First up, this was a bad question. Everyone can agree on that - probably including the guy who asked it, who was clearly in a rush and has used other stackexchange sites before. I think we're pretty much agreed that the best way to respond to questions with no prior research is to tell people as clearly and simply as possible what they're doing wrong, give them the chance to improve it, and close if this doesn't happen.
The person who commented with a "Let me google that for you" link (if you've not seen one before, they're like this - http://lmgtfy.com/?q=what+is+lmgtfy ) was right to comment pointing out what was wrong, and right to down vote and vote to close (I also voted to close, and I don't do that often). The disagreement was with the way they did it in this case. (It's worth mentioning that they are someone who's a really experienced, respected and valued regular user here, who absolutely knows what's okay and what isn't, and who is usually one of the very best in our community for promoting the right kind of positive atmosphere here.)
I think question behind the disagreement that led to this issue is, "When someone posts a bad question (bad almost to the point of being rude), is it okay to be rude to them back?"
The answer has to be no, because:
- It's always a bad precedent. If we set a precedent that it's okay to be rude to obviously bad questions, we'll very quickly discover a startling variety in what everyone thinks is obviously bad. For example, it will be just a matter of time before we see someone is convinced that the list of acceptable times to be rude includes "they use Windows when every designer I know uses Mac" or "they use older versions of Creative Suite", or "the answer's in this book I read years ago that was required reading on my course, so of course it's common knowledge", or even "they sound inexperienced". These happen all the time in forums. Better to have a simple precedent: be direct, but never be rude.
- We need new people, and our way of doing things isn't obvious to new people. There will always be new people not knowing our excellent but quirky and not very clearly communicated way of doing things (see Brendan's excellent answer). To thrive and survive, we need a good number of these people to want to get involved and to figure out how we do things as easily and painlessly as possible. So when (not if) this happens, we just tell them simply and clearly what they're doing wrong. It'd be great if we had an FAQ or similar that really worked for spelling out, simply and plainly, aimed at a design audience, what exactly our way of doing things is and why it works. Our 'About us' page is really generic and the non-generic bits of our 'FAQ' page seem written more for people who already know stackexchange.
- In all communities, regulars sometimes get frustrated when new people make mistakes, and people sometimes snap. When (not if), this happens, we remind them to be nice, we politely advise the person who was snapped at how they can make their question better, and we move on. It shouldn't be a big deal (especially as it'll happen more often if/when we finally attract significant numbers of designers who have never heard of StackExchange or StackOverflow before)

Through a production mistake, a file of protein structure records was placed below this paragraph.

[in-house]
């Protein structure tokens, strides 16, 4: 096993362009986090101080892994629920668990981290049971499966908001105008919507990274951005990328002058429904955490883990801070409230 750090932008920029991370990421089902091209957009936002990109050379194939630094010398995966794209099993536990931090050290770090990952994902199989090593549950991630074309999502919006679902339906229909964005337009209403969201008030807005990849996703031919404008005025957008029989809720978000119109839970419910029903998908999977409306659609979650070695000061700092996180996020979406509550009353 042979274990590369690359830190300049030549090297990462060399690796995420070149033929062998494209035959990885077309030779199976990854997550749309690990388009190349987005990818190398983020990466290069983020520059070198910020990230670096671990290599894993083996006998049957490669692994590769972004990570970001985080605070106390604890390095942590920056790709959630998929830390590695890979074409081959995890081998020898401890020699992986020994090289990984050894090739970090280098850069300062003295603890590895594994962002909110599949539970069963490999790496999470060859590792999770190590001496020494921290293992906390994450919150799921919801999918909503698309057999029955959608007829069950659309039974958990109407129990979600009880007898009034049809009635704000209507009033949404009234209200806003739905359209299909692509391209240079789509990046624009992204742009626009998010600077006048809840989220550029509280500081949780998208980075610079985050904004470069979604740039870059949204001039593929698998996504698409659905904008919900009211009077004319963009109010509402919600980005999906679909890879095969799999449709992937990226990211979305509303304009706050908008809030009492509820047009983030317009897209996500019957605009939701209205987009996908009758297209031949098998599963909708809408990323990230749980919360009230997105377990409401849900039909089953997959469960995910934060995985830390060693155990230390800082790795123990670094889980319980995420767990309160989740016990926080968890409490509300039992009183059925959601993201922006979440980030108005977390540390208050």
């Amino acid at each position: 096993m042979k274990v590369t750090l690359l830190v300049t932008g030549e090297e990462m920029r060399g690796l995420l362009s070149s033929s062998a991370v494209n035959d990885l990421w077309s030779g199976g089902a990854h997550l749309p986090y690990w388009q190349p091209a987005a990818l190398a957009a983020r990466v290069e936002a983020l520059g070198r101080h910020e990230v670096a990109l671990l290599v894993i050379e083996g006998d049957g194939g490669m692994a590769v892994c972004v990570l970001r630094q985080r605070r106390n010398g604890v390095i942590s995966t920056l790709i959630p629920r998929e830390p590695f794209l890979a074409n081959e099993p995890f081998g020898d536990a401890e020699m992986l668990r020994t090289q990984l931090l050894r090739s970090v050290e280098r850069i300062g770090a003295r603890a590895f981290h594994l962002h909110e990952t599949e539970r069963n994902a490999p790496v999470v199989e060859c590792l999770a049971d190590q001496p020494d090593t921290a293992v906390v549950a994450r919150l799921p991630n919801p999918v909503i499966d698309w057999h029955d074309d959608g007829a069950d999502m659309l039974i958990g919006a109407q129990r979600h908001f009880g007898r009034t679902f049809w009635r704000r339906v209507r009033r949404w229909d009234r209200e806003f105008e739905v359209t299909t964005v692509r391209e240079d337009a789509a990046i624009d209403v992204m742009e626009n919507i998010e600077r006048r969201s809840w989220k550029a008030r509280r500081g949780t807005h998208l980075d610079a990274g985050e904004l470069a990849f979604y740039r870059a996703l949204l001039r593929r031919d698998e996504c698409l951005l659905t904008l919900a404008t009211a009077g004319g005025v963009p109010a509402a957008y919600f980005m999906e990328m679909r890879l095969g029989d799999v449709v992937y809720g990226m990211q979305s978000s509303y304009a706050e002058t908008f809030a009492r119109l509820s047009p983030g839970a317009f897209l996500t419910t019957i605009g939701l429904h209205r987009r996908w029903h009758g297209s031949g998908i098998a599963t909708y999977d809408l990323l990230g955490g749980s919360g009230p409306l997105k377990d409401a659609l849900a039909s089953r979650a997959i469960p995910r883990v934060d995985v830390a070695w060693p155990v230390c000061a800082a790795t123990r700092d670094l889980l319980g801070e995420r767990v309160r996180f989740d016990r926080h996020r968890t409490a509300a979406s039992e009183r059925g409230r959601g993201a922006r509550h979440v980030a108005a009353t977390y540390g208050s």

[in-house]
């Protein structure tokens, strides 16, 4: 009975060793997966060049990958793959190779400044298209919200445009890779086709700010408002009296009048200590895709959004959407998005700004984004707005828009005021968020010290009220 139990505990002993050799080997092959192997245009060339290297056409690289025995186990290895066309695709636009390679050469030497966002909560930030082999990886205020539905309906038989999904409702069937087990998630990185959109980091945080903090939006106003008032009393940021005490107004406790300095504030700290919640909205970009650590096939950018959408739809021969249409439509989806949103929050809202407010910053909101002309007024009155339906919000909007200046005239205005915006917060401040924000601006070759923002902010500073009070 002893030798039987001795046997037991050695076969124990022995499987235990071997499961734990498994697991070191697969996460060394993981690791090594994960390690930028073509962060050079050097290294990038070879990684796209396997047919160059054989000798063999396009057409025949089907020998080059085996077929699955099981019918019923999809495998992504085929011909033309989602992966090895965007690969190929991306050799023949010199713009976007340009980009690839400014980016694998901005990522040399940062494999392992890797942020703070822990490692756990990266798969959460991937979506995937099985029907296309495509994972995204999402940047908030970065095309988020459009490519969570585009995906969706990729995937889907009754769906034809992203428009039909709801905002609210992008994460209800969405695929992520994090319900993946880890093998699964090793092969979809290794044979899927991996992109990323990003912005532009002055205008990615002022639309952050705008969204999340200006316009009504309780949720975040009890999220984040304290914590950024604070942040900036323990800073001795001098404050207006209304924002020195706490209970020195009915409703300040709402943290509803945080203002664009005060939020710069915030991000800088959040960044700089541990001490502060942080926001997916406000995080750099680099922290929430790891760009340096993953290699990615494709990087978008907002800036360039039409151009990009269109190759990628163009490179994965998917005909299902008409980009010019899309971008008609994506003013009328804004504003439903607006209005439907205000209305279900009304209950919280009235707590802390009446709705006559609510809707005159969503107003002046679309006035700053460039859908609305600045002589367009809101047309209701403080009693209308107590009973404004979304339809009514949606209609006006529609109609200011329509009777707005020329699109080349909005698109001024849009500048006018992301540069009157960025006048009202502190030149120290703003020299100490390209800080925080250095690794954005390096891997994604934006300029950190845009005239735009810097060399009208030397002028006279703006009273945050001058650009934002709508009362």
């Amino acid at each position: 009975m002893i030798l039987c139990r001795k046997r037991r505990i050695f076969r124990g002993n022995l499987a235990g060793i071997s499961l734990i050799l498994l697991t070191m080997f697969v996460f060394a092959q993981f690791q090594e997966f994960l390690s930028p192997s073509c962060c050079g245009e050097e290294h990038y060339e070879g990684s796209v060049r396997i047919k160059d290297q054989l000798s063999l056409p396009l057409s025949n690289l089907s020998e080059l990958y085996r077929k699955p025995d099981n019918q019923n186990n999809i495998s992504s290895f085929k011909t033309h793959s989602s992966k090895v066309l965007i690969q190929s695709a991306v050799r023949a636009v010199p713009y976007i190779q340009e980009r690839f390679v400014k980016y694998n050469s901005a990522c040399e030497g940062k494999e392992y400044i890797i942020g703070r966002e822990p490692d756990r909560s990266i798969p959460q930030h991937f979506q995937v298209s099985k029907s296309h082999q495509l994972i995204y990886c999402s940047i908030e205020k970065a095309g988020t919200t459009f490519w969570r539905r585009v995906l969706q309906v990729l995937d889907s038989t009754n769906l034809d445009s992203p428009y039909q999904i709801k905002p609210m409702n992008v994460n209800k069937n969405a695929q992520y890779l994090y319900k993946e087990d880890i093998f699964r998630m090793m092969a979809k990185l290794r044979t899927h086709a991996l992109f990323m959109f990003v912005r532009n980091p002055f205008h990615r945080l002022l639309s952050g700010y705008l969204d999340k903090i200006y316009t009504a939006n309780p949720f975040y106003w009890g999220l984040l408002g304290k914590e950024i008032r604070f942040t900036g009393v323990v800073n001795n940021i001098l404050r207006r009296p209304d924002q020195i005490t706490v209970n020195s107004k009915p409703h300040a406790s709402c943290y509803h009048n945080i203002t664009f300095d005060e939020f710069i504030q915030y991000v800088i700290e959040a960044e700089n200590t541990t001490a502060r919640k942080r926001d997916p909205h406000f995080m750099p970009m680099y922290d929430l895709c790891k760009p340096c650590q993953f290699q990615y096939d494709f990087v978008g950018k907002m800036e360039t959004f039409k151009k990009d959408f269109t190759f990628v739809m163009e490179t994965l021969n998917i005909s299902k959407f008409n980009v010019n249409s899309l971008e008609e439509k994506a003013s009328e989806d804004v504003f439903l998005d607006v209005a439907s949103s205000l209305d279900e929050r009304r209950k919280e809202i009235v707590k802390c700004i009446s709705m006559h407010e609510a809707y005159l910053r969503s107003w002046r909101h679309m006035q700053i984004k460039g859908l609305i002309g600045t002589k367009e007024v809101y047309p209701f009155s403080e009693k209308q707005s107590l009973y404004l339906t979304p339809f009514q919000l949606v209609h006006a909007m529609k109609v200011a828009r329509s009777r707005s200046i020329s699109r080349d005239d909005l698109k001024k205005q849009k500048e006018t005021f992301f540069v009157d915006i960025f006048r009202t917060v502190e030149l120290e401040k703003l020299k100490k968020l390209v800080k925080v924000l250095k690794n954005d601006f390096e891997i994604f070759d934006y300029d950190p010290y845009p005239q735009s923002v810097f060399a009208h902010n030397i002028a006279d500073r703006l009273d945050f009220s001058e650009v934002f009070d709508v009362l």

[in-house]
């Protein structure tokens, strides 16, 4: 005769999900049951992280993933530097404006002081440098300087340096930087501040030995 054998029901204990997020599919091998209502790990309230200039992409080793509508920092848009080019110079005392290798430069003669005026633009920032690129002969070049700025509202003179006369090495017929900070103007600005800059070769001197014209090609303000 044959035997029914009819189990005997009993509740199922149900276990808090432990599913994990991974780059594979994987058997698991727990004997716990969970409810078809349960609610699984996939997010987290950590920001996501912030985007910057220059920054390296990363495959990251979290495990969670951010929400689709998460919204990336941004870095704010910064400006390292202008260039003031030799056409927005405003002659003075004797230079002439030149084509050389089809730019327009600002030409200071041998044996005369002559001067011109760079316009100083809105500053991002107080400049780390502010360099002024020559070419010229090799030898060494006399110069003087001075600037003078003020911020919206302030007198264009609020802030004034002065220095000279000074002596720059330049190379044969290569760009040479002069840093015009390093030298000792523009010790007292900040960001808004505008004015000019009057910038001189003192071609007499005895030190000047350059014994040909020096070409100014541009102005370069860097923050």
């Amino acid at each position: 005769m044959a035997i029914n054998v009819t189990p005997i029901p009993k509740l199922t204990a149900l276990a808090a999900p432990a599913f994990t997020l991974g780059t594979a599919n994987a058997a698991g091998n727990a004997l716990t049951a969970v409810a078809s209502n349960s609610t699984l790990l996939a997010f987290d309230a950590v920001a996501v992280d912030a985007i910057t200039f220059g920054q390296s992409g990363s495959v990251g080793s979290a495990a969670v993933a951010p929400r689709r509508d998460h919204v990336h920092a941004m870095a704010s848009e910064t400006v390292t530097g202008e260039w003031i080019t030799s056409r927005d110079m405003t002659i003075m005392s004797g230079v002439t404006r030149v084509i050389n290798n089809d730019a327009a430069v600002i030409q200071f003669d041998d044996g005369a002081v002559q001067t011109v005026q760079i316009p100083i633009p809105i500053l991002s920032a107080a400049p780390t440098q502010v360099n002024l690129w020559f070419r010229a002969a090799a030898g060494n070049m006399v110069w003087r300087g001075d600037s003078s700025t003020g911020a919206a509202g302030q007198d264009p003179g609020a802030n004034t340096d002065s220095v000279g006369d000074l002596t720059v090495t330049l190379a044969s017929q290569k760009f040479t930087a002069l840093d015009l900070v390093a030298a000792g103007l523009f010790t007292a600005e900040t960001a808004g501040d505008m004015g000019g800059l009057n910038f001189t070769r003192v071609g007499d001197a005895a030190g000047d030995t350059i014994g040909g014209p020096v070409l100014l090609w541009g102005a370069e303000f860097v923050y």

- People say and do rude or confrontational things on the internet they'd never do in real life. I quite often get asked soft questions at work by colleagues who could have just googled it. I usually say something like, "There's loads of good resources on that, you can find it by google faster than I could explain it". They get the hint. I'd never dream of saying "Oh, let me Google that for you. PASSIVE AGGRESSIVE SLOW TYPING. There, that wasn't hard, was it?". I'd expect to get punched or sworn at. The only time in real life that kind of thing would be okay is if you personally were being harassed with lazy questions more than once from the same person, or, banter with a friend.
- Sometimes, it's not as trivial as it looks and askers have researched it (but forgot to say). This has happened here before (but probably not in this case). Such people can respond to a comment like "There will be loads of resources on that, google it" saying, for example, "Actually I did but there were just dead links and tutorials on curved glasses like wine glasses, which is a different effect. And I looked on 6 stock photo sites but I couldn't find any that were -some specific criteria-, sorry I forgot to mention that detail". This would be fine, we'd re-open the question, and they'd learn to always show prior research and be specific. However, there's no non-confrontational response to being patronised. (This has happened here before now - someone posted asking for help adding a gloss effect to an onscreen photo and forgot to say they'd already researched it finding nothing; they got LMGTFYed with a bunch of irrelevant search results about adding gloss effects to text buttons, and it set an unnecessarily nasty confrontational tone to what should have been as simple as, "Google it?", "I have", "Oh, okay")
This issue of niave newcomers and frustrated regulars is a constant thing in every stack exchange site, every web community and arguably, every community that accepts outsiders. There's a great article about it by the stack exchange blog people who have put loads of thought and research into the issue, it's well worth a read: http://blog.stackoverflow.com/2012/07/kicking-off-the-summer-of-love/
Basic gist: Don't drop your standards. Do communicate them in a way that is direct, straightforward, non-snarky, and professional.